One thing I will never forget about my high school graduation is my daddy finding me in the crowd outside the new gym at old T.L. Hanna, shaking my hand, and telling me, “I’m proud of you, son.”
Daddy has never been one to make speeches, so those words have resonated with me.
Today I cling to every last word as I clutch his hand and sit by his bedside at Anderson's Hospice House, which is just a mile from that gym. It’s 5:30 a.m. and he is curled up in his bed, his breathing labored, and his aching knees numbed by morphine. Occasionally he raises his left hand to his gray eyes as if he could still see the wristwatch on his leathery arm.
“Is it time to get up?” I hear him say. Most of his words the last few days have been indecipherable, hoarse, snippets of dreams. So these lucid moments are precious.
“No, Daddy, you don’t have to get up today,” I tell him. “You can sleep in.”
This is the first time I’ve ever sat through the night with someone who is—hard to say it about my Daddy—dying. A million thoughts and prayers and memories race through my mind. Above all, I have the comfort of knowing that Daddy is about to meet his Lord and Savior and hear that wonderful greeting, “Well done, good and faithful servant.”
Daddy wasn’t showy or preachy in his service, and none of us are perfect, but his heart is as good as gold, and his soul is in the hands of Jesus.
About his heart: Daddy almost worked it to death back when he was raising our family. I had to stand in for him at my little sister’s graduation because he had suffered a heart attack at age 51. A few weeks later, he had a second heart attack and had to retire from Owens Corning Fiberglas.
That was also when Daddy retired from smoking. It was important to him that none of his kids fall for that nasty habit, and we didn’t. When I was about 12, he promised that if I made it to 18 without smoking or drinking, he would give me a car. Those vices never tempted me, and I was so content and mobile on my Schwinn 10-speed that I didn’t even bother getting my driver’s license until I was 18. But Daddy was true to his word, and not long after my graduation day, we found a gold '68 Mustang at a used-car lot on South Main, and he gave me the down payment.
The nurse has just come in to reposition Daddy so he doesn’t get bedsores. We remove the nest of pillows he has assembled and start to lift him, but he cries out, “No! Please don’t!” He dreads the stabbing pain that will come with the slightest movement of his knees. The nurses here are merciful, and repositioning can wait until morning.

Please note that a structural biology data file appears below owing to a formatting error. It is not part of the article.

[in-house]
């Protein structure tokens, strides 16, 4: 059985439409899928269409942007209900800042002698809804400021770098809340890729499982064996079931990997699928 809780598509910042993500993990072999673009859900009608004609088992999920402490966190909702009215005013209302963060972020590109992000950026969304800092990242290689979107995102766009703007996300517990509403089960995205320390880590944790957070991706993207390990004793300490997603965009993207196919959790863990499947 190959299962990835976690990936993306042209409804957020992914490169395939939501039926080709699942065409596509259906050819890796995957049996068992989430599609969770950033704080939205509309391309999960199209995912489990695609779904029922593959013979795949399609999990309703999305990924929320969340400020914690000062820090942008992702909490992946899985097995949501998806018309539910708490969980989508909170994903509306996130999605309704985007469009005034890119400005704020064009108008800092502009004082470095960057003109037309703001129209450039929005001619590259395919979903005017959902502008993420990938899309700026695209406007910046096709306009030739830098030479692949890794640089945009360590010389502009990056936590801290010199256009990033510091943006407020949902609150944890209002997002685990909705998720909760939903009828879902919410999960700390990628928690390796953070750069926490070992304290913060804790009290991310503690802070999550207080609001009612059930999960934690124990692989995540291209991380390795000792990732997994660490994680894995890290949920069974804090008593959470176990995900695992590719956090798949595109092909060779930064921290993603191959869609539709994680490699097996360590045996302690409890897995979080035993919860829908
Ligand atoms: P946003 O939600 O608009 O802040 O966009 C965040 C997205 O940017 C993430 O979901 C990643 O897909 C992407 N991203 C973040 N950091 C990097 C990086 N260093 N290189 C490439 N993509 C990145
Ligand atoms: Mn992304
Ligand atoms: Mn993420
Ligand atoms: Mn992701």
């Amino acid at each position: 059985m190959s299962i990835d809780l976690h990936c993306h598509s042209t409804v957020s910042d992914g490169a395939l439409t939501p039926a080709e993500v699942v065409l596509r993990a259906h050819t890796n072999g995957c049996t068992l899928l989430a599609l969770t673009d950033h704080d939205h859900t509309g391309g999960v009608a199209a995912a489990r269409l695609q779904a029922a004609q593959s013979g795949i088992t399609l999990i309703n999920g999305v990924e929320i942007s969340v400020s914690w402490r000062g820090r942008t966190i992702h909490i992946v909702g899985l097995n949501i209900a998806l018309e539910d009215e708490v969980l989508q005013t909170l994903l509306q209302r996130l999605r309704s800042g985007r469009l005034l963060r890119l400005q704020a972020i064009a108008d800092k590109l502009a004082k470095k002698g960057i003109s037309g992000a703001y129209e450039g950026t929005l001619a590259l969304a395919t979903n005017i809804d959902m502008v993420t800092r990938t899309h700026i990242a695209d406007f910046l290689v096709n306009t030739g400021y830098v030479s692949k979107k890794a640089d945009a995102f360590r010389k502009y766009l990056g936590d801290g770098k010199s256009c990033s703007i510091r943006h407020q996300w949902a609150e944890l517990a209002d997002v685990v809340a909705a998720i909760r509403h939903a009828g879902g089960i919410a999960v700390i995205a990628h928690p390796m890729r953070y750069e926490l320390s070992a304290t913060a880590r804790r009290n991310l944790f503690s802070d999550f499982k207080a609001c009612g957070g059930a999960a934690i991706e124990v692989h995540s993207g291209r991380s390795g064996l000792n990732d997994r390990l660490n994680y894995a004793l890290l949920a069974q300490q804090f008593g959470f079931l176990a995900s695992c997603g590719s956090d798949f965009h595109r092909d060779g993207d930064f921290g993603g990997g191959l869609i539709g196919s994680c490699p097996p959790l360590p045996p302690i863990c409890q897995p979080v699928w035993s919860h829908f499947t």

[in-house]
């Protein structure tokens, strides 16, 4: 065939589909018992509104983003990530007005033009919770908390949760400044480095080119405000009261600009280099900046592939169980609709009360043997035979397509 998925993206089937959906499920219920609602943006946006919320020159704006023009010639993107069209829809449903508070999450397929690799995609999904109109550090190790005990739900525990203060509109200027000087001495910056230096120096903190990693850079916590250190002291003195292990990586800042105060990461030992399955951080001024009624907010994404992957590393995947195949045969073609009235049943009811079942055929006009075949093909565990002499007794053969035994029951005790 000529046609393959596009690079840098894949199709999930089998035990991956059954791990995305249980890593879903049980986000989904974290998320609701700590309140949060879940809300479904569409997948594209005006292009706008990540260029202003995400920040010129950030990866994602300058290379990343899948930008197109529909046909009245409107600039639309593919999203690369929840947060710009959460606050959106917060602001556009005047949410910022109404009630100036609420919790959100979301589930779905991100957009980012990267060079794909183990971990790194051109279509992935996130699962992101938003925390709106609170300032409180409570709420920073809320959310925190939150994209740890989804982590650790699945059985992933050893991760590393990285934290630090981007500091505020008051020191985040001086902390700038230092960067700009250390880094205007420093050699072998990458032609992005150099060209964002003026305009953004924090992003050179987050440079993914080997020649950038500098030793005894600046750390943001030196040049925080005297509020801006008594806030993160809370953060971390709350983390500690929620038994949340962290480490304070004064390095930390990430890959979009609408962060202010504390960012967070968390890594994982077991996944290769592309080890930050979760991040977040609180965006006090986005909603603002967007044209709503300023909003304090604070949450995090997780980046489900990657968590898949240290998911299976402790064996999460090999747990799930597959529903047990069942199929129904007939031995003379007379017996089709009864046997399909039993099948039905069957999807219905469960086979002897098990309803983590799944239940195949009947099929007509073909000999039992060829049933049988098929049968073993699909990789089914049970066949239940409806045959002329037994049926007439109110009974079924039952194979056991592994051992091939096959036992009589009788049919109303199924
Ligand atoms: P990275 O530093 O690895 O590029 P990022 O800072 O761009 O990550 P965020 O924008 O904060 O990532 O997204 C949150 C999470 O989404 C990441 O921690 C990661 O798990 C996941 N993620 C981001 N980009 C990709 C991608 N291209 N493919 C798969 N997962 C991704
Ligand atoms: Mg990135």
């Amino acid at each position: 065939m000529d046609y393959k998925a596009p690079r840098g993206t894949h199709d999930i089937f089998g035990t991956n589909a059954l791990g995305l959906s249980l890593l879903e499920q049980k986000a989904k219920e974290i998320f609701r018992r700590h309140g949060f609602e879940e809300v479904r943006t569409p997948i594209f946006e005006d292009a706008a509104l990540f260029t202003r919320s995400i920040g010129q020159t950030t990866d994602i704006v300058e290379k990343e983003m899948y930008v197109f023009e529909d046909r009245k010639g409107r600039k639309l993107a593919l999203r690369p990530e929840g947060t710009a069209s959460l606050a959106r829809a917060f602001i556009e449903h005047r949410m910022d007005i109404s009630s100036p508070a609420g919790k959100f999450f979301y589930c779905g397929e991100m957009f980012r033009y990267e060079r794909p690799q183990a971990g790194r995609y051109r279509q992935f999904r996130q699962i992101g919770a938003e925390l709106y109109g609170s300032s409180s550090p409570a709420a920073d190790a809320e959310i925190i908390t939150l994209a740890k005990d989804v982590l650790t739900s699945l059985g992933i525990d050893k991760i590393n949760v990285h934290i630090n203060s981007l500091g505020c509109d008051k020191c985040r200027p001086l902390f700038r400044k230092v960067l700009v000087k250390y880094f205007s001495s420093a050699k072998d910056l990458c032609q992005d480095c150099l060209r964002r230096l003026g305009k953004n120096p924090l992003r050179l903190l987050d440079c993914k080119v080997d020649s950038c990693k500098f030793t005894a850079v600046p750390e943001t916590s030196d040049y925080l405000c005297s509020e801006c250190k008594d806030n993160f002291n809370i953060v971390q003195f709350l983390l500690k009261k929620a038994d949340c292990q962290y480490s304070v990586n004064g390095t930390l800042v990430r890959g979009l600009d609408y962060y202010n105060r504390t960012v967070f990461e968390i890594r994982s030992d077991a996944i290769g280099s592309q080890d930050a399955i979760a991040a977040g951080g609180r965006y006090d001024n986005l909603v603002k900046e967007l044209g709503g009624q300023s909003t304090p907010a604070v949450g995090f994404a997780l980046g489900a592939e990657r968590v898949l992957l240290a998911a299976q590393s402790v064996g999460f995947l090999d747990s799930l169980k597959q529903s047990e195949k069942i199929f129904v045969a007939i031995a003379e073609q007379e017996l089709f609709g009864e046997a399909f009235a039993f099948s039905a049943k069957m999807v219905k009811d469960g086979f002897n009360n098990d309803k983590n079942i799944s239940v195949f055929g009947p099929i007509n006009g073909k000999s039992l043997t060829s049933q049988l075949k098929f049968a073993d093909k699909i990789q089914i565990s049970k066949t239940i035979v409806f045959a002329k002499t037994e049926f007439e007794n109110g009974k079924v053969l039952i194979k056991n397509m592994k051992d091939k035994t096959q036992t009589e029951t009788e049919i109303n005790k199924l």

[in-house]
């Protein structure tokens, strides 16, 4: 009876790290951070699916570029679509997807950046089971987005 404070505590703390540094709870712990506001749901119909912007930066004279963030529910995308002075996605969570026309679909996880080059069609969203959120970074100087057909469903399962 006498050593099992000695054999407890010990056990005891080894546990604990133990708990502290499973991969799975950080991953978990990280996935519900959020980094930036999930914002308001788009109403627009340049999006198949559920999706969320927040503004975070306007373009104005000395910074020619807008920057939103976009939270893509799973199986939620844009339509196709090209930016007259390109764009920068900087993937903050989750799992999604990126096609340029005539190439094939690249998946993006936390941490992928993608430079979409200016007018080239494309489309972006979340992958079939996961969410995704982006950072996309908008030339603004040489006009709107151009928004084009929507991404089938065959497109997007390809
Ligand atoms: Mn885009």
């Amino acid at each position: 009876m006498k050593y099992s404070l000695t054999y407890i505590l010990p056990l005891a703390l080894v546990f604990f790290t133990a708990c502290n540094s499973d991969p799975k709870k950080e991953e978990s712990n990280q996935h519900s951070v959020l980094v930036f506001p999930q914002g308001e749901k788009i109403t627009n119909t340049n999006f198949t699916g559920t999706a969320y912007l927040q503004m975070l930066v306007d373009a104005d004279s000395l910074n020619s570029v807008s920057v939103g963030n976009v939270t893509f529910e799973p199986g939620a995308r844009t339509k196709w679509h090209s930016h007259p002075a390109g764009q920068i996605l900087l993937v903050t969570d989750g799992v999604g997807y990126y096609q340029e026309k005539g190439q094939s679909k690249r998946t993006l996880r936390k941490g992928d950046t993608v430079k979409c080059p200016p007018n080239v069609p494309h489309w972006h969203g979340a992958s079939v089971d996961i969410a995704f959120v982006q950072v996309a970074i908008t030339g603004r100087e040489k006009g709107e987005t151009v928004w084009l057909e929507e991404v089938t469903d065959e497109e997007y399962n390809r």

Even in his pain, in a moment most of us would cuss, Daddy still says Please and Thank You. He raised us to say Yes ma'am and no sir.
Daddy showed us how to live, and now he's showing us how to die. Unselfishly. Humbly. Responsibly. His generation wasn't much for public displays of affection, yet in his later years we saw more and more glimpses of his love for Mama. He instilled in his children simple proverbs that we call Dwightisms, like "You learn more by listening than you do by talking," and "If you're not gonna finish it, don't start it."
Daddy knew how to fly. He joined the Army Air Corps as World War II was ending and became a flight engineer on a B-25 bomber. For his 80th birthday, we gave him a ride on a T-6 Texan two-seater, the same plane he had trained on more than 60 years earlier. Daddy amazed the pilot with the details and secrets he knew about that aircraft.
He built model airplanes that are works of mechanical art: shaped by his hands, prized by his friends, and brought to life by radio-controlled servos and glow-fueled engines with propellers that could lop off your finger.
Daddy also got to experience the cockpit of one of the world’s largest planes, the Soviet-built Antonov 124. Samaritan’s Purse chartered these to deliver shoebox gifts from Operation Christmas Child to children around the world. Mama started the OCC collection center in Anderson, and Daddy gladly helped, so I took them to Atlanta one December to see the jet being loaded. The cockpit is on top of the massive cargo hold, and to get up there you have to climb a two-story ladder. Daddy went right up, bad knees and all, so he could hear the Ukranian crew explain to him how they flew it.
Speaking of Atlanta, Daddy used to take us down there to see the Braves play, to camp at Stone Mountain, and to eat at The Varsity (but never at Lum’s, because their hot dogs were steamed in beer). One of the first games we saw around 1967 in the old Fulton County Stadium featured Hank Aaron against Willie Mays. The last Braves game we attended together was in 2007 at Turner Field, when Tom Glavine pitched for the Mets against John Smoltz.
Daddy was never a ballplayer and didn’t push me to be one, which was okay. We enjoyed watching the games, and I was able to make a career out of that.
Our last game together was just five nights ago, when he sat up way past his bedtime to listen to the Clemson bowl game on the radio. (He can’t see the TV.) As a surprise for Daddy, I asked the Clemson announcer, Don Munson, if he could send out a personal greeting during the game. Don made it happen, and Daddy’s face lit up in a proud grin. “Yeah, I heard it,” he said. Basking in the Tigers' victory, he went to bed that night and since then has not had the strength to get back up.
Daddy went to Clemson for a couple of years but “turned pro” before he graduated. When Fiberglas opened its new factory in Anderson, he was among the first men they hired. They promised him a pension that he still gets today, 37 years after his last day in the shop. He made the platinum nozzles that produced the glass threads that keep houses insulated, fishing rods limber, and oil flowing through the Alaska pipeline.
Now he’s resting and breathing a little easier. Dawn is breaking.
I’m proud of you, Daddy. I love you. I'm going to miss you.